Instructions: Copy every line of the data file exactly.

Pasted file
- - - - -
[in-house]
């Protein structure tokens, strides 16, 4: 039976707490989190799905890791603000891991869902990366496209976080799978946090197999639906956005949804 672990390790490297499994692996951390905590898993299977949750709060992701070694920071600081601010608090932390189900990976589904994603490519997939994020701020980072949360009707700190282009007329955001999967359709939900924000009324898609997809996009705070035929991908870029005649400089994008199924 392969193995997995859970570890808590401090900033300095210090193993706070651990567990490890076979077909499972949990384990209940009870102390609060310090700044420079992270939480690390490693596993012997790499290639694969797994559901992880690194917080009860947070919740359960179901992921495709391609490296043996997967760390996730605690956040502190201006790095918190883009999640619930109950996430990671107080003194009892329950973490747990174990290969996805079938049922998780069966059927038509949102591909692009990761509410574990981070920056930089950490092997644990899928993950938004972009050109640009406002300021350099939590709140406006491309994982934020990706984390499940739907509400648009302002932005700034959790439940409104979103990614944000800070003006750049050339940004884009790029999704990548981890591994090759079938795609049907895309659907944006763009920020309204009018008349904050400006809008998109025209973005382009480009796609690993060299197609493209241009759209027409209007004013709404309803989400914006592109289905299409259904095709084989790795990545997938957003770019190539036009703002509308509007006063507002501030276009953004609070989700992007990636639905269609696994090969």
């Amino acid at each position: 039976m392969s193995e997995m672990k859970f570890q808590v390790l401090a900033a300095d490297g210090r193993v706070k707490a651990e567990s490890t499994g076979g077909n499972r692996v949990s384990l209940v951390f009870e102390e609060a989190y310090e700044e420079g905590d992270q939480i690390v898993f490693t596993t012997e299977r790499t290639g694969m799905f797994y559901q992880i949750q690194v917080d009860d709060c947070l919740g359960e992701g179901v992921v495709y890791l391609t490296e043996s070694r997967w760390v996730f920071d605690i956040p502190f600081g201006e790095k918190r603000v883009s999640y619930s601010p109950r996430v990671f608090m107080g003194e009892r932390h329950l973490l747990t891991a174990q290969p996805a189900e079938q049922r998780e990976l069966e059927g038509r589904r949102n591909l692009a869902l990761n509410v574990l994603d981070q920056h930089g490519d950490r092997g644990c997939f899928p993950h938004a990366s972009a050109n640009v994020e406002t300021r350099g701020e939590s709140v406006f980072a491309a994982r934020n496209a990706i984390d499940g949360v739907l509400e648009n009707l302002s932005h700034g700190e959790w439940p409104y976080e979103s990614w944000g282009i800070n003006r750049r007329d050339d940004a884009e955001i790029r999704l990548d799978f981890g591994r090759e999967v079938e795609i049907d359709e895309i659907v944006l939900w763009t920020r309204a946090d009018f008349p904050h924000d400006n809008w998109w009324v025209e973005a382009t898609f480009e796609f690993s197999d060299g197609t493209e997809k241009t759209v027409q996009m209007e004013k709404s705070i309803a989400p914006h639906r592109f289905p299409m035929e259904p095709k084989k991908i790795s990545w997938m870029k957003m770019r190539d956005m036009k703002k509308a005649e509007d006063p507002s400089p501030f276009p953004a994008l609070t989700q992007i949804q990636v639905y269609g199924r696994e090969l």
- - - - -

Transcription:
[in-house]
């Protein structure tokens, strides 16, 4: 039976707490989190799905890791603000891991869902990366496209976080799978946090197999639906956005949804 672990390790490297499994692996951390905590898993299977949750709060992701070694920071600081601010608090932390189900990976589904994603490519997939994020701020980072949360009707700190282009007329955001999967359709939900924000009324898609997809996009705070035929991908870029005649400089994008199924 392969193995997995859970570890808590401090900033300095210090193993706070651990567990490890076979077909499972949990384990209940009870102390609060310090700044420079992270939480690390490693596993012997790499290639694969797994559901992880690194917080009860947070919740359960179901992921495709391609490296043996997967760390996730605690956040502190201006790095918190883009999640619930109950996430990671107080003194009892329950973490747990174990290969996805079938049922998780069966059927038509949102591909692009990761509410574990981070920056930089950490092997644990899928993950938004972009050109640009406002300021350099939590709140406006491309994982934020990706984390499940739907509400648009302002932005700034959790439940409104979103990614944000800070003006750049050339940004884009790029999704990548981890591994090759079938795609049907895309659907944006763009920020309204009018008349904050400006809008998109025209973005382009480009796609690993060299197609493209241009759209027409209007004013709404309803989400914006592109289905299409259904095709084989790795990545997938957003770019190539036009703002509308509007006063507002501030276009953004609070989700992007990636639905269609696994090969």
């Amino acid at each position: 039976m392969s193995e997995m672990k859970f570890q808590v390790l401090a900033a300095d490297g210090r193993v706070k707490a651990e567990s490890t499994g076979g077909n499972r692996v949990s384990l209940v951390f009870e102390e609060a989190y310090e700044e420079g905590d992270q939480i690390v898993f490693t596993t012997e299977r790499t290639g694969m799905f797994y559901q992880i949750q690194v917080d009860d709060c947070l919740g359960e992701g179901v992921v495709y890791l391609t490296e043996s070694r997967w760390v996730f920071d605690i956040p502190f600081g201006e790095k918190r603000v883009s999640y619930s601010p109950r996430v990671f608090m107080g003194e009892r932390h329950l973490l747990t891991a174990q290969p996805a189900e079938q049922r998780e990976l069966e059927g038509r589904r949102n591909l692009a869902l990761n509410v574990l994603d981070q920056h930089g490519d950490r092997g644990c997939f899928p993950h938004a990366s972009a050109n640009v994020e406002t300021r350099g701020e939590s709140v406006f980072a491309a994982r934020n496209a990706i984390d499940g949360v739907l509400e648009n009707l302002s932005h700034g700190e959790w439940p409104y976080e979103s990614w944000g282009i800070n003006r750049r007329d050339d940004a884009e955001i790029r999704l990548d799978f981890g591994r090759e999967v079938e795609i049907d359709e895309i659907v944006l939900w763009t920020r309204a946090d009018f008349p904050h924000d400006n809008w998109w009324v025209e973005a382009t898609f480009e796609f690993s197999d060299g197609t493209e997809k241009t759209v027409q996009m209007e004013k709404s705070i309803a989400p914006h639906r592109f289905p299409m035929e259904p095709k084989k991908i790795s990545w997938m870029k957003m770019r190539d956005m036009k703002k509308a005649e509007d006063p507002s400089p501030f276009p953004a994008l609070t989700q992007i949804q990636v639905y269609g199924r696994e090969l």